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Of turbans, saris and TNA bags: The changing face of nationality

Last Sunday, like clockwork, it happened again.

I was standing in the Vancouver International Airport waiting to pass through the immigration department when the usual surge of panic I feel every time I enter Canada started flooding through my veins.

You see, I dress like a North American, talk like a North American, and even hold an American passport. So whenever I tell an immigration officer that, well actually sir, my family lives in Kuala Lumpur, Malaysia, they eye me up like I have just told them I've arrived from Mars. One day, I am sure, the officials will send me back to where I came from in total disbelief of my background.

The reality is I was born in Amman, Jordan while my two American parents were working there as teachers.

Two years later, my parents decided they wanted to continue the travelers' lifestyle, and we moved to Nairobi, Kenya, located on the Horn of Africa. My parents fell instantly in love with the country: the Maasai Mara was only a three-hour drive from our house, and weekends were spent watching lions, zebras and giraffes. We spent the next 13 years there - my only contact with North America consisting of a handful of summer vacations in Philadelphia and Oregon.

When I was 15, though, my younger brother developed a rare eye condition triggered by the pollen in East Africa. To preserve his eyesight, my family moved to Kuala Lumpur, which is where I graduated from high school.

And where I still consider my "home" to be.

This ex-pat lifestyle does not easily fit into the categorized nationalities countries require for entry. And, if there was such a thing as a wrong answer, Malaysia is the wrong answer to tell an immigration officer - or most people - when they ask where I am from, looking as I do.

But last week, as I held my breath in anticipation of the immigration desk, I had a moment of maturity.

Over 90 per cent of the people on my plane that day from Hong Kong were Indian in origin (I had caught the tail end of a Bombay to Vancouver flight), and the queue spiraling in front of the immigration desk was a mosaic of yellow turbans, grey manicured mustaches, sparkling green saris, red hennaed hands, jingling bangles... and TNA bags.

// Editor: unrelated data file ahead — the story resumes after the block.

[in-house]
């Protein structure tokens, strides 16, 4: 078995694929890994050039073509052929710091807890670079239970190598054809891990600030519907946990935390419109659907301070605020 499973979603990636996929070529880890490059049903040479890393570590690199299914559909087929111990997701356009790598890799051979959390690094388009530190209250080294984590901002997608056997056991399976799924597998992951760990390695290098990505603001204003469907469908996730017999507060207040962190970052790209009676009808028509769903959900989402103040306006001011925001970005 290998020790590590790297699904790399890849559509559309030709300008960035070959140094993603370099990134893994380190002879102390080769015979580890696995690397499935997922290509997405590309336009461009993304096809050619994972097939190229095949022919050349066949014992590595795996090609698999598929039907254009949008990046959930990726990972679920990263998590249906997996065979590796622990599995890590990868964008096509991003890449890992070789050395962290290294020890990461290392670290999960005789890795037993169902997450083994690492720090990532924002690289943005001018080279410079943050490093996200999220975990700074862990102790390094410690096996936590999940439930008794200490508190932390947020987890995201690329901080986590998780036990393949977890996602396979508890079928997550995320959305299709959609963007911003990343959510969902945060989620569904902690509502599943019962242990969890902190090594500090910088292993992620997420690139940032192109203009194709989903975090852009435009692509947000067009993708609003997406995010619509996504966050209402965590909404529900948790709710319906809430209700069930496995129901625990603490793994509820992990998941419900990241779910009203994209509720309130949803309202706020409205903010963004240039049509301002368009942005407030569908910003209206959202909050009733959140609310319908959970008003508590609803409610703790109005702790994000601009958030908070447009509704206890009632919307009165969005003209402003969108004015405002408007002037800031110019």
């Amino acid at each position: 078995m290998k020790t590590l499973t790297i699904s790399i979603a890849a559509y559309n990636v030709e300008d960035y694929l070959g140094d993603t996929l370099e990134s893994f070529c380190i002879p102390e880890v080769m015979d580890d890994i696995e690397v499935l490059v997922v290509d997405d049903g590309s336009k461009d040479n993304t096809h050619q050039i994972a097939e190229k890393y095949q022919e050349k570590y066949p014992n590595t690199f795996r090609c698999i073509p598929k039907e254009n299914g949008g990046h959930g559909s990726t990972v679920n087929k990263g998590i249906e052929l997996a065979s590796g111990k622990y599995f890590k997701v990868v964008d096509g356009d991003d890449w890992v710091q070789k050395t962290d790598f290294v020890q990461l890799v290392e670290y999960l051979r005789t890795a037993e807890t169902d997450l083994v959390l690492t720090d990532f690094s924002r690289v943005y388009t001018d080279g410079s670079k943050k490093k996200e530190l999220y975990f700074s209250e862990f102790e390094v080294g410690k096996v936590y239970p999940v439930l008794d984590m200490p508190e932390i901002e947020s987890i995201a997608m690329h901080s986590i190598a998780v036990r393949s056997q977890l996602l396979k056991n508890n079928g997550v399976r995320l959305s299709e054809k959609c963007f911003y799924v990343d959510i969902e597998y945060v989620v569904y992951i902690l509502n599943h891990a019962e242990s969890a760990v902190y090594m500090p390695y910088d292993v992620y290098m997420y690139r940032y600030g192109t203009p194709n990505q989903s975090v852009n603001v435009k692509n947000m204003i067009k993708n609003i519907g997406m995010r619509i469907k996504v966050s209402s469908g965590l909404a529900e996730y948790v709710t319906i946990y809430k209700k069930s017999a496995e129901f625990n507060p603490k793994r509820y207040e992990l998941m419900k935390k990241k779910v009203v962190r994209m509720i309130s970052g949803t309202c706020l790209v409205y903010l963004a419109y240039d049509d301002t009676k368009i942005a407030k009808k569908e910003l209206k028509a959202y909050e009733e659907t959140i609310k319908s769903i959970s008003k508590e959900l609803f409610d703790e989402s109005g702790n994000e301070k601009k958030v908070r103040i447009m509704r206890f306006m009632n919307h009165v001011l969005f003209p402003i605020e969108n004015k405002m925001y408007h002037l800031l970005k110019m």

At that moment, I realized my international status was not so unique.  Many of these people were Canadian, even though they may look otherwise. And with the federal government still encouraging immigration in full-force, the make-up of the Canadian landscape continues to evolve.

But then, in defense of my border-crossing difficulties, I thought: At least some of these people must have trouble bypassing the immigration department, too!

In particular, my mind turned to one gentleman: an animated 70 year old dressed in white slacks and shirt who had sat next to me on the 11-hour flight across the Pacific Ocean.

Not less than 10 minutes after we had taken off from Hong Kong, the old man handed me his immigration card and began speaking wildly in Punjabi.

Then, he dramatically bent down to an old leather bag at his feet and pulled out a well-worn piece of paper where someone had written his name, passport number and address in well-defined letters. He pointed back at me.

The first few questions were easy: What is your name, and what flight number did you arrive on? But then I got to trickier questions like "How long do you plan to stay in Canada," and I had to find someone else who could speak both Punjabi and English.

Now, standing in the immigration queue, I thought about the hell fire the old man would surely receive when he stood at the immigration desk and tried to explain his particulars in a foreign language. After all, I had enough trouble explaining my situation, and I had the benefit of English words.

But I guess it is true that the face of nationality is changing quickly across the globe; and my assumptions about the trouble the old man would receive crossing the border were as shortsighted as other people's misconceptions about my own background.

Fifteen minutes after I successfully passed the immigration desk - minus a few invasive questions about who I lived with in Whistler - I spotted my traveling companion already standing next to the baggage carrel, waiting to receive his belongings and complete his journey from Bombay to New Westminster, British Columbia.

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